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Why Canadian tech startups should pay closer attention to developing markets

Why Canadian tech startups should pay closer attention to developing markets

Posted by PanamericanWorld on November 10, 2015

Nityaa Labs is a cross-border team of eight people based in both Canada and India. Our main product is AirTV, which helps media companies and content creators to set up their own video streaming services. This is a pivot from one of our previous products called AirStream, which was more focused on the consumer side. We started exploring AirTV just two months ago and have already signed up two customers, including a major media company in India.

My co-founder, Nitesh Dulal, and I moved our company to Canada from India this year. For our previous product, AirStream, most of our users were based in North America and Europe. It made sense for us to be closer to the North American market to better understand their needs and serve them better. Naturally, our options came down to the United States and Canada. Considering the complications in getting a U.S. visa on time, and the cost of living, we chose to come to Canada through its Start-up Visa program. Half of my team is still in India.

I know how the Canadian market works and am also able to reach out to customers in India. I think more Canadian companies should develop a similar model of selling to other countries, in particular developing markets such as India, Southeast Asia and Latin America. There is a lot of opportunity there, especially in technology and apps.

The key is to have someone on the ground there, who knows the market well. It’s not as complicated as some people think. It’s best to start small, though, maybe test it for three to six months. By then you’ll come to know if it can be a success or not. Then you can start investing more heavily. This works even if you have a small product with a limited budget. In Southeast Asia today, some of the most common products are still being developed by U.S. giants.

Now is a perfect time for Canadian entrepreneurs to bring their products to the developing world and sell them there. Some people think you need to begin by starting a subsidiary there and hiring people. That might be true if it’s operations-based, but for something like technology I think you just need one or two sales people to get the job done.

Business is increasingly global. These markets are coming of age. There are many products out there and a lot of investment, particularly in developing markets. Think about it this way: 60 to 70 per cent of the world’s population is in [Asia, Southeast Asia and India]. The U.S. market is good now, but others such as Europe are slowing down. If you don’t want to miss out on the game, and if you want to be a leader in technology, you need to take your products to these developing markets.

The only hiccup is that doing business in … some developing countries like India can be very different [than Canada]. In India, for example, paperwork sometimes gets complicated and finding resources can be difficult and time consuming. In Canada, things move a lot more quickly. This is why I recommend you hire someone who is already in that market where you’re going. You can then explain to them your product and how to sell it. The benefit of having someone already there is that they know the market and what could work and what could not work.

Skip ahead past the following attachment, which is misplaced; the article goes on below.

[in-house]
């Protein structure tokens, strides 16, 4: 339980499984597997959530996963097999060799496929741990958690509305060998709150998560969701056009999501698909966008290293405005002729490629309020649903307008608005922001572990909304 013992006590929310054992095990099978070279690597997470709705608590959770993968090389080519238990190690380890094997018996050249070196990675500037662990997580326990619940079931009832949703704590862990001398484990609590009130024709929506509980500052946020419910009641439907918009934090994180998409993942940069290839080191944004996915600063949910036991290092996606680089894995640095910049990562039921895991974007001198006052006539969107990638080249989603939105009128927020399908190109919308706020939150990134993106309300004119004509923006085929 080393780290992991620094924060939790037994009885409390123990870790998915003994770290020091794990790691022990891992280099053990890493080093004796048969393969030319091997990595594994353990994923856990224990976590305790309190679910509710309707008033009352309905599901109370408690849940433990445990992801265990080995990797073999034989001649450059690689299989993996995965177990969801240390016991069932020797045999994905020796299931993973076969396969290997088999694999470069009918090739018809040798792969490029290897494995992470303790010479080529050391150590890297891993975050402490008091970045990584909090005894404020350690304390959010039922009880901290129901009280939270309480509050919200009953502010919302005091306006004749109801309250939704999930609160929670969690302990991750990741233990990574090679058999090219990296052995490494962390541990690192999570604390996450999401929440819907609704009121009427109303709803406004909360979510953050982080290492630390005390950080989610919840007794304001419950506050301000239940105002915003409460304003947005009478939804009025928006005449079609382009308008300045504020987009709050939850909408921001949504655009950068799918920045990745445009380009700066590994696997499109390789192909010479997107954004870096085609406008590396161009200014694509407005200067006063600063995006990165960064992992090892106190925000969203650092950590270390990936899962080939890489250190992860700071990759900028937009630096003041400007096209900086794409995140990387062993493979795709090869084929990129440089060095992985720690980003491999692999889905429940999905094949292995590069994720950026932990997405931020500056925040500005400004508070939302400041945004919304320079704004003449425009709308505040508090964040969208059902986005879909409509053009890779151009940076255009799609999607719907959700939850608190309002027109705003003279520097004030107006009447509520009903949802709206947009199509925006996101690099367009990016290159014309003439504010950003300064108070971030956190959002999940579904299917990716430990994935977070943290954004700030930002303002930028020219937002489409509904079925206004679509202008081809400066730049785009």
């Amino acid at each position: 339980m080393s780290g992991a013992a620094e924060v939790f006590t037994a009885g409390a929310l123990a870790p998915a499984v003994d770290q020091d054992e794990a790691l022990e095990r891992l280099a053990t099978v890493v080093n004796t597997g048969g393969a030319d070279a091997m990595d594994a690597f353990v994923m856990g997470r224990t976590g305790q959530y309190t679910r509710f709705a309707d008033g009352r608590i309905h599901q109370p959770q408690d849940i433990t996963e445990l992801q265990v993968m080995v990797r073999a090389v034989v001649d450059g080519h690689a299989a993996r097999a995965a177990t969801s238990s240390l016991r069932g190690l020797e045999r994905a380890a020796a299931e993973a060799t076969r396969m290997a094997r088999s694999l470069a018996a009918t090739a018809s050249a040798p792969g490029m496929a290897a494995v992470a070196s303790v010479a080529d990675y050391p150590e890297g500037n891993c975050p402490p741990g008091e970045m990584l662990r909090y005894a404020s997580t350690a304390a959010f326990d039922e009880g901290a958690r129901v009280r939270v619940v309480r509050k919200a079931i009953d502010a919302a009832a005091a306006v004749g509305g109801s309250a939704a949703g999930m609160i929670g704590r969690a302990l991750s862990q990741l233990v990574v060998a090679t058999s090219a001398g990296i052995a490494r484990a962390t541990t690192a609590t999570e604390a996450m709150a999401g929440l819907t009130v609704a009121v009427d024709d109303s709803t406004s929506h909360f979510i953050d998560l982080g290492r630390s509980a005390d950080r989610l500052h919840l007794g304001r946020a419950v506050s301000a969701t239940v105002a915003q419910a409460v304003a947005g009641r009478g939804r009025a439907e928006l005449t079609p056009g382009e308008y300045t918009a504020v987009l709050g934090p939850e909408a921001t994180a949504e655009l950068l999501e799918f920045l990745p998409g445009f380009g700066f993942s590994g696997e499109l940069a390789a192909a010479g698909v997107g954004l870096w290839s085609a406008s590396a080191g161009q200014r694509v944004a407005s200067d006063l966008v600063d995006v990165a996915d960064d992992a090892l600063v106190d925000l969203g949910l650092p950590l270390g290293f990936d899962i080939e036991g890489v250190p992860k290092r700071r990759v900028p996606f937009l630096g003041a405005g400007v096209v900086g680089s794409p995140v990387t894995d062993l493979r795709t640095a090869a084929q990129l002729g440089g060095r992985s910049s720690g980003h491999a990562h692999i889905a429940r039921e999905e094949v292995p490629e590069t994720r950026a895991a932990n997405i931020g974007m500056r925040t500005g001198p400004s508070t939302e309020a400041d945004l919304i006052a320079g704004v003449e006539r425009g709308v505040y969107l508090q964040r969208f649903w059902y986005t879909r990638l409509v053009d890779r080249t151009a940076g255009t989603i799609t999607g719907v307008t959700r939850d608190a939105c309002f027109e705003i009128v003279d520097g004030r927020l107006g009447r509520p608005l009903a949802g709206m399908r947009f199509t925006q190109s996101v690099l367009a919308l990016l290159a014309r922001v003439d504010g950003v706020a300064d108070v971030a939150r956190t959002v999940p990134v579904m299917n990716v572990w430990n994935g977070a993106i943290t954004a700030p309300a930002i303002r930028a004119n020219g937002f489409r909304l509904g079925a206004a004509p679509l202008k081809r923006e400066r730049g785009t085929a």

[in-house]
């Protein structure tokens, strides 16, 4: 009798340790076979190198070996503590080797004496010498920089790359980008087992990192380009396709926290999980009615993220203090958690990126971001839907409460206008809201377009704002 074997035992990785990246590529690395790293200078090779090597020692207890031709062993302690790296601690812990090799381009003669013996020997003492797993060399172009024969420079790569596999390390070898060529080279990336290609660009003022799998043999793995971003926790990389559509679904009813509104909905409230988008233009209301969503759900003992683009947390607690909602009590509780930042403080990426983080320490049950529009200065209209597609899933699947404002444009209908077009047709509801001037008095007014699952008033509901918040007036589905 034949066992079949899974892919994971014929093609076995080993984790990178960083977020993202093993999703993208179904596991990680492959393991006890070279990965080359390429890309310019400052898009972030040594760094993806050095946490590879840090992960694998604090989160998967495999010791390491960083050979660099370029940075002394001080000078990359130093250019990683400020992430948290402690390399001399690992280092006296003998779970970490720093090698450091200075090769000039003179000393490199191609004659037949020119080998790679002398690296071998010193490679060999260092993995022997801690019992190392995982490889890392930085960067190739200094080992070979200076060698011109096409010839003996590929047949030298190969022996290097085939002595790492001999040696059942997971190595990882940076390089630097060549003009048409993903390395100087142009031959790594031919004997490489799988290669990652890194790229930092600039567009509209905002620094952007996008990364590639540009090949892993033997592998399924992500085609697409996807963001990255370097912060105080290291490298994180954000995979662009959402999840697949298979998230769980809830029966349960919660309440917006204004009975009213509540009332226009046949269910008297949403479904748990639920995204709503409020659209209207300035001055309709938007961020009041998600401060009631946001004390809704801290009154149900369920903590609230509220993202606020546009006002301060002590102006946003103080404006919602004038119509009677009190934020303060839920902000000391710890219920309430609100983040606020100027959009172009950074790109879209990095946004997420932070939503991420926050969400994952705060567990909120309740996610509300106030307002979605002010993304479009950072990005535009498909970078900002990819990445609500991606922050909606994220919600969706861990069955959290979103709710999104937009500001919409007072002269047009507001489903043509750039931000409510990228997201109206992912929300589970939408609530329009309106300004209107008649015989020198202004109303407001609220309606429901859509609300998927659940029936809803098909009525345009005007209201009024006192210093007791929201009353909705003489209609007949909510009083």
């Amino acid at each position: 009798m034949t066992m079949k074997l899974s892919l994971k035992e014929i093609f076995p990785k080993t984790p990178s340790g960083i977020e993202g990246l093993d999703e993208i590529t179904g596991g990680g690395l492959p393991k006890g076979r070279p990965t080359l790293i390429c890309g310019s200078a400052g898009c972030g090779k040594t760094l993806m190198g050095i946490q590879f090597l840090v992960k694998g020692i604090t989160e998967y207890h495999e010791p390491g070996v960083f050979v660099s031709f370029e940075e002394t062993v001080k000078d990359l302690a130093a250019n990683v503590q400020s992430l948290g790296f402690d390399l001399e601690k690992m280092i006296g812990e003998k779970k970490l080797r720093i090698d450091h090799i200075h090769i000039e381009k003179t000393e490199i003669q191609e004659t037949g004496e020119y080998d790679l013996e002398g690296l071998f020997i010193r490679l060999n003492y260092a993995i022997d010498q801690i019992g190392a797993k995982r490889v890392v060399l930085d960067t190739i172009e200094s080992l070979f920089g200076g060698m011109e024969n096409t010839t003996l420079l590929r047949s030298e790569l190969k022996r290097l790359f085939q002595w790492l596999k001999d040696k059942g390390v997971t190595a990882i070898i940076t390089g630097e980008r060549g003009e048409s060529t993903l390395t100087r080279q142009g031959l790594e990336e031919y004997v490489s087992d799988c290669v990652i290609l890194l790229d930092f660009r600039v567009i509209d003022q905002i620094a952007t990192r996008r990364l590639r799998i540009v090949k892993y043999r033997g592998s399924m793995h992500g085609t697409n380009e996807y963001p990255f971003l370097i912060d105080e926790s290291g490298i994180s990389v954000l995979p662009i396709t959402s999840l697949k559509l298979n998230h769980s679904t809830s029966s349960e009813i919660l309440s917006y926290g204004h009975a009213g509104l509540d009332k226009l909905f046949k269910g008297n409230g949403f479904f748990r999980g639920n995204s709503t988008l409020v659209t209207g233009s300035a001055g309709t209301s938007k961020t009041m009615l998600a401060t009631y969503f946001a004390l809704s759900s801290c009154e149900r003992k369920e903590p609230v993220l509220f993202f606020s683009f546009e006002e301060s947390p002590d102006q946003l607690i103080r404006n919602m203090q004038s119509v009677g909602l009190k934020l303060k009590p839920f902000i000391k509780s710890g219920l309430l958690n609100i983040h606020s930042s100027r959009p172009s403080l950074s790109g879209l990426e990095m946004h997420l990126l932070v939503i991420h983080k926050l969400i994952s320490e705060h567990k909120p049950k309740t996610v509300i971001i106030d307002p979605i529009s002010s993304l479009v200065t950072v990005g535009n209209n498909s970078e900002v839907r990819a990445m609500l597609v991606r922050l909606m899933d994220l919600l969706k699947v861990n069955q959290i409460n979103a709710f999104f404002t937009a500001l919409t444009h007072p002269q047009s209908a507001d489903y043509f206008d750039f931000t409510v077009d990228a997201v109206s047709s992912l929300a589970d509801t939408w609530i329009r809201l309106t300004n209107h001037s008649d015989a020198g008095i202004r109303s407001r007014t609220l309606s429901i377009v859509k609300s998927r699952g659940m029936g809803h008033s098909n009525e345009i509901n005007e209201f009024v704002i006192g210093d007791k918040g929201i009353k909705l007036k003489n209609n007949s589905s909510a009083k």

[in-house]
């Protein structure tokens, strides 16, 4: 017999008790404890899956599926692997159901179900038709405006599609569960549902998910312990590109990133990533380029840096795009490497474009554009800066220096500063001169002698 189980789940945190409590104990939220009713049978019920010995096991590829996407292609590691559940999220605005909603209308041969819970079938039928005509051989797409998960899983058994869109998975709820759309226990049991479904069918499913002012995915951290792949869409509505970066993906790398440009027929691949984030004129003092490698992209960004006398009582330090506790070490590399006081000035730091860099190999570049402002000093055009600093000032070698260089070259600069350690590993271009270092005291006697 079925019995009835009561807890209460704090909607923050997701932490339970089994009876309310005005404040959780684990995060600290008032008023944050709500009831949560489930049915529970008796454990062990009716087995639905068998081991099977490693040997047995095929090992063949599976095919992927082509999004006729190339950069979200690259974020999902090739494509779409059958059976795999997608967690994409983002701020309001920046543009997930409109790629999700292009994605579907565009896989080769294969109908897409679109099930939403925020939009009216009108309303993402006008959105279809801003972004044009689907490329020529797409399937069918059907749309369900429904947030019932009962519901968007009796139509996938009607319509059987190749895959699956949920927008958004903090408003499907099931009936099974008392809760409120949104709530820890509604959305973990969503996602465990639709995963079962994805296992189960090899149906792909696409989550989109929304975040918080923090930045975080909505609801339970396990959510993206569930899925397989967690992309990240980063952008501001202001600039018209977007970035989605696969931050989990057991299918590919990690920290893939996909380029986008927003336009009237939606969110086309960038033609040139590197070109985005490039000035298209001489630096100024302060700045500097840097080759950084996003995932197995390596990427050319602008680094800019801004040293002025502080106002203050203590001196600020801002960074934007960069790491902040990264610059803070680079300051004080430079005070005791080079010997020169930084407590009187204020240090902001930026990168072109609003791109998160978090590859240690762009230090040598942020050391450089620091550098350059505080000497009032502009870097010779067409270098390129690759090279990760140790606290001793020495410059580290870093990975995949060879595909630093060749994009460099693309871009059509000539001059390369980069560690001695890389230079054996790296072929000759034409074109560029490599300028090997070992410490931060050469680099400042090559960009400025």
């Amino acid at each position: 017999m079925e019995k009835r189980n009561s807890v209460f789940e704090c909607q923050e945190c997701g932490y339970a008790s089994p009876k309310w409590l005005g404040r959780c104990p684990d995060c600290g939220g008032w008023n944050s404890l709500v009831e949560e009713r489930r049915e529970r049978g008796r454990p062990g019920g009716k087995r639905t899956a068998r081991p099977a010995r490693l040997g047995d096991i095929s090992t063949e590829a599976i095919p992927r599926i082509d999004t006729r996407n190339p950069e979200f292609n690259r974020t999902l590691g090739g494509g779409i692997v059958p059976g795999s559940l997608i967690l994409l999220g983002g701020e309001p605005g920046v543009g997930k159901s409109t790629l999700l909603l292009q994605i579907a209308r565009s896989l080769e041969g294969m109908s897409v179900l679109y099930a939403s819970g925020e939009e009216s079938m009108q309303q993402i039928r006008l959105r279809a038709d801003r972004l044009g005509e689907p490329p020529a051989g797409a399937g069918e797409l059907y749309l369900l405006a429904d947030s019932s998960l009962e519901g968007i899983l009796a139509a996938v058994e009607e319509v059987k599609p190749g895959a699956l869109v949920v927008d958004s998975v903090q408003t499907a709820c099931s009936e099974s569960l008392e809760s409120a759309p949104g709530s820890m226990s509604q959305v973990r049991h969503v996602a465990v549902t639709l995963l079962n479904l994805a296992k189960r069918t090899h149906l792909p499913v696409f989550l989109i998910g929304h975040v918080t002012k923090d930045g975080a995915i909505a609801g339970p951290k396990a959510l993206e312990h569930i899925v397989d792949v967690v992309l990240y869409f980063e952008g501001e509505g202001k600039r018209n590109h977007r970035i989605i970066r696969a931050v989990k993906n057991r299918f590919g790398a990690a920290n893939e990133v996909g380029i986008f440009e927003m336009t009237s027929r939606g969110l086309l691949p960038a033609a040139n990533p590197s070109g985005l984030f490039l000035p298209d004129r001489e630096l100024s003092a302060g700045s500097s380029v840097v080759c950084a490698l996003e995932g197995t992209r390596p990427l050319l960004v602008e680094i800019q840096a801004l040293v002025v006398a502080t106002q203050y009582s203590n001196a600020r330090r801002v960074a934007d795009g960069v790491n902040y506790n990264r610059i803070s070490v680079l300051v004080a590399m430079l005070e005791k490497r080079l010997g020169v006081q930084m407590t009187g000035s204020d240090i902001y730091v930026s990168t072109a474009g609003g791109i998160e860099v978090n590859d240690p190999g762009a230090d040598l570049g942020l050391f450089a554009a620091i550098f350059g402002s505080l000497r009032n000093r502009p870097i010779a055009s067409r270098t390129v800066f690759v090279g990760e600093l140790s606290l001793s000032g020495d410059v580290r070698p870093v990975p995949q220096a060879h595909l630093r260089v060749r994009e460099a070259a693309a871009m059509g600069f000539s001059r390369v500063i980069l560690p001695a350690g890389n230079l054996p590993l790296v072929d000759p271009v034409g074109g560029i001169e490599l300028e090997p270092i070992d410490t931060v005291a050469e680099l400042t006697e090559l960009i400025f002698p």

What has been your best business decision to date?

When we decided to join the GSF Global Accelerator [a 13-week program for startups] in India and focus 100 per cent on our product. Before that we were bootstrapping by doing some consulting work, mostly iPhone and Android app development. We had momentum in the consulting work – we had lot of clients and good cash flow. It was scary to give up all of that immediately and steer the ship in a different direction. But the decision paid off.

What has been the worst business decision?

I would regret two decisions: one where we decided to focus on one product longer than we should have. There were signs of changing market conditions and we should have adapted, however there is no clear winner in the debate between ‘perseverance’ and ‘when to pivot.’ Secondly, I should have been more outright and clear in my communication [with colleagues]. Because of this one of my co-founders left the company. These are lessons that you have to learn.

Who are your business mentors?

We are grateful to lot of people who went the extra mile to help us at different times. [Nityaa board advisers and entrepreneurs] Vispi Daver and Kanchan Kumar have helped us with product strategy and by making important introductions. [Another board adviser] Sourav Ray is our go-to person whenever we are stuck on any technical hurdle. [Startup guru] Madusha Cooray gives us lots of critical feedback and directions for our products and ideas and helps us in hiring.

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